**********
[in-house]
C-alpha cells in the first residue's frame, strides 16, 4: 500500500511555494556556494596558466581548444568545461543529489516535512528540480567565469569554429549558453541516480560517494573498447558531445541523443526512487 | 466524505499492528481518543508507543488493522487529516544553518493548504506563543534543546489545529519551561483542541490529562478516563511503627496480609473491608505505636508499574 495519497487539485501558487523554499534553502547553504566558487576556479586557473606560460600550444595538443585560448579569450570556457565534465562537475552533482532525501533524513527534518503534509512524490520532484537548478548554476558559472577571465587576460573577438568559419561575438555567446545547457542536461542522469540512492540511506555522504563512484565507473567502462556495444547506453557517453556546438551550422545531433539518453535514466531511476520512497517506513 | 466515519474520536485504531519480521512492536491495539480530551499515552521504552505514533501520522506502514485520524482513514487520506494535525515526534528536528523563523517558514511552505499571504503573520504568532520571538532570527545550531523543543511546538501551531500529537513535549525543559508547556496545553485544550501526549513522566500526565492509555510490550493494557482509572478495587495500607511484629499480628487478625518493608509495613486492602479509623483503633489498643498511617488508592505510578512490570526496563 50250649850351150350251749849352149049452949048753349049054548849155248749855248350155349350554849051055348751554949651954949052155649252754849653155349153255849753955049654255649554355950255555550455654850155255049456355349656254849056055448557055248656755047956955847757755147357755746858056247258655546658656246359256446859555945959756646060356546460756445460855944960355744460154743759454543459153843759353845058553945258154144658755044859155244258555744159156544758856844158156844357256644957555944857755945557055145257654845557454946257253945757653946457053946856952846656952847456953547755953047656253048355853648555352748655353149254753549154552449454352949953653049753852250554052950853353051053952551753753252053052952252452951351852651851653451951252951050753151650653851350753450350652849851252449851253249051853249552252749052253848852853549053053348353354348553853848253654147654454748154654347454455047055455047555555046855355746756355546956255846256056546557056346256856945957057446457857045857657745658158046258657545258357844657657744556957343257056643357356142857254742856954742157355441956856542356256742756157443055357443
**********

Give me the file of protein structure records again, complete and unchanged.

[in-house]
C-alpha cells in the first residue's frame, strides 16, 4: 500500500511555494556556494596558466581548444568545461543529489516535512528540480567565469569554429549558453541516480560517494573498447558531445541523443526512487 | 466524505499492528481518543508507543488493522487529516544553518493548504506563543534543546489545529519551561483542541490529562478516563511503627496480609473491608505505636508499574 495519497487539485501558487523554499534553502547553504566558487576556479586557473606560460600550444595538443585560448579569450570556457565534465562537475552533482532525501533524513527534518503534509512524490520532484537548478548554476558559472577571465587576460573577438568559419561575438555567446545547457542536461542522469540512492540511506555522504563512484565507473567502462556495444547506453557517453556546438551550422545531433539518453535514466531511476520512497517506513 | 466515519474520536485504531519480521512492536491495539480530551499515552521504552505514533501520522506502514485520524482513514487520506494535525515526534528536528523563523517558514511552505499571504503573520504568532520571538532570527545550531523543543511546538501551531500529537513535549525543559508547556496545553485544550501526549513522566500526565492509555510490550493494557482509572478495587495500607511484629499480628487478625518493608509495613486492602479509623483503633489498643498511617488508592505510578512490570526496563 50250649850351150350251749849352149049452949048753349049054548849155248749855248350155349350554849051055348751554949651954949052155649252754849653155349153255849753955049654255649554355950255555550455654850155255049456355349656254849056055448557055248656755047956955847757755147357755746858056247258655546658656246359256446859555945959756646060356546460756445460855944960355744460154743759454543459153843759353845058553945258154144658755044859155244258555744159156544758856844158156844357256644957555944857755945557055145257654845557454946257253945757653946457053946856952846656952847456953547755953047656253048355853648555352748655353149254753549154552449454352949953653049753852250554052950853353051053952551753753252053052952252452951351852651851653451951252951050753151650653851350753450350652849851252449851253249051853249552252749052253848852853549053053348353354348553853848253654147654454748154654347454455047055455047555555046855355746756355546956255846256056546557056346256856945957057446457857045857657745658158046258657545258357844657657744556957343257056643357356142857254742856954742157355441956856542356256742756157443055357443